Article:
MGMT | Little Dark Age
Family Average: 4.5/7
This may be the first band in the bunch that our whole family has been exposed to prior to review. That doesn’t necessarily mean we were excited to listen. As a matter of fact, most of us were hesitant to give it a try. As a result there are some negative, some positive, and one …almost plagiarized… batch of reviews.
Check it out:
Listen along on Spotify and check out what we had to say:
I was expecting this to be terrible because I recall how disappointing the last album was but I was delightedly thrown off. This album has a pleasant 80s sound, trading their gung ho progressive style that came at you with all types of sounds for a smooth, uniform synth-pop sound.
It was kind of hard to tell who it was at first until that unmistakable Andrew Vanwyngarden voice came through on “When You Die.” Nice harmonies surprised me on that track too. This an album in which yes, you can tell it is MGMT, but no, you are not mad about it.
I liked it plainly and simply.
Overall, things are looking much better for MGMT. This one was fun.
I was not expecting anything since its pretty difficult to top their best work, but this was pretty good. Nostalgia is fun, but it helps to make something new out of the old. They didn’t really explore that here. Still nice songs though. Good synth.
Okay I’ll level with you all…I was procrastinating this one because I’m just so over MGMT haha. I literally did my classic Kate “aaagh” when I had to hit play on this. But it only took a bit for me to… begrudgingly…get into it.
I found it to be much more “synth-pop” (I had to google if this was the genre I meant) than their past albums. “Days That Go Away” is the closest to their older stuff I think. I have to say I’m a fan of the new direction.
It feels like a fun thing to bop around to when riding around on your bike or making out with your fellow detention buddies in some alternate reality where you get to re-enact all your favorite 80s movies. Particularly liked “She Works Out Too Much” and “Me and Michael”.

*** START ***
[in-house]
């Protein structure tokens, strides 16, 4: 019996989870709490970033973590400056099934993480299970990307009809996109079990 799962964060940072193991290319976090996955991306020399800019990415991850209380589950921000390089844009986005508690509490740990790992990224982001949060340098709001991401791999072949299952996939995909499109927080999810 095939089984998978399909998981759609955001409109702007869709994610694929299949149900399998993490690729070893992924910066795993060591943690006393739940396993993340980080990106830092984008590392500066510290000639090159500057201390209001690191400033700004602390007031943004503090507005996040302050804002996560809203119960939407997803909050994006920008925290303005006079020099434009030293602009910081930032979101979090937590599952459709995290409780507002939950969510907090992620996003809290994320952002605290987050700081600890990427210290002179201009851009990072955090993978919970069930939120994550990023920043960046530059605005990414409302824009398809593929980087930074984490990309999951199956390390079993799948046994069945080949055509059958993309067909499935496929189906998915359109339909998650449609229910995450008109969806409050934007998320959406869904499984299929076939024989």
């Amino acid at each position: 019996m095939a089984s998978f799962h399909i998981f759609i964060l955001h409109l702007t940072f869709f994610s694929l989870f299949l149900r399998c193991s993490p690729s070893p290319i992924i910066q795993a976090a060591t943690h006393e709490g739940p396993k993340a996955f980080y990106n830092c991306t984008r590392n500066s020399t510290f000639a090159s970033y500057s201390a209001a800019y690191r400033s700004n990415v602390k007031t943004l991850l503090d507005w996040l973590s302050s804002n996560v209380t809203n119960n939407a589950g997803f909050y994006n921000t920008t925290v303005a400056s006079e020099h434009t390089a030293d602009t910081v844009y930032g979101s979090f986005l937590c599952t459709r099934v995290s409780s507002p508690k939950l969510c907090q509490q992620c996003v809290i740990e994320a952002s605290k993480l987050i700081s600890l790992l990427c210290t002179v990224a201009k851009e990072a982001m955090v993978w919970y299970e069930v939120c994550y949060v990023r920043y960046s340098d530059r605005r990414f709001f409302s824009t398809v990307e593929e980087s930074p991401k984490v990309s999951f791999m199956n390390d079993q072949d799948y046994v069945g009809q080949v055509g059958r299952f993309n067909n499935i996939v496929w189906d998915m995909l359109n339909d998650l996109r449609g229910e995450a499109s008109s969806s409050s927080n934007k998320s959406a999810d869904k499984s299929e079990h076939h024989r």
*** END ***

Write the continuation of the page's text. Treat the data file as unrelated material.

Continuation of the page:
Nothing extraordinary but I’m just relieved they changed it up!
Not my kind of music. I felt like i was in an elevator.
[editor’s note: the rest of Dad’s review had to be removed because we found out he just copied and pasted an excerpt from the Pitchfork Review of the album. Didn’t see that coming…but then again I guess he was writing book reports before the internet came out so we can’t blame him.]
"I don’t know you guys I was pretty apprehensive to crack into this nut, but once it started rolling it was a pretty nice ride."
Hey the boys are back in town! And they are ripping it up with some sweet soulful 80s jams. I don’t know you guys I was pretty apprehensive to crack into this nut, but once it started rolling it was a pretty nice ride. All the way I kept looking back on how far the boys have come. From the days when they basically took over three years of everyones life with that kids song and the slew of remixes. I can confidently say that I am kinda liking this whole new thing a lot more. Them fizzling synths and punchy drums bring me to a good place. Keep it up MGMT you got a special place in my heart.
What a trip back to the early 80’s. Kind of like I was watching MTV circa 1982! “She Works Out Too Much” and “One Thing Left to Try” reminded me of The Waitresses or even Blondie. The tracks I liked are ones where they most definitely stuck with that New Wave/Post Punk 80’s vibe. For “Tslamp” and “Days that got away”, I get they wanted to do something different but it’s almost like they are trying to hard. Stick with what works. The album kind of fizzles at the end. Like, “When You’re Small”, I didn’t get that fitting in. Overall a pretty good album.
5/7 Thank you!
I gotta admit, the album is pretty uneventful. They’ve always had a synth aspect but it was really played up here. The genre leaves a lot of room for creativity and they did explore options a bit. Voice modulation in particular was effectively used to give songs that ghostly effect. But other than that the album just seems to lack spirit.
Some songs did have a bit of an edge but they never held my interest for too long. A lot of them were sort of one-note, like they just kept repeating the same lines or segments. They didn’t change up enough so they ended up sort of droning.
You can tell they had fun with the song subjects and lyrics, as they’re a lot more out there than your typical pop songs and can be tongue-in-cheek or facetious at times. So I can admire that deviation from status quo.
It is a decent album, but not something I feel I’d actively seek out to listen to again.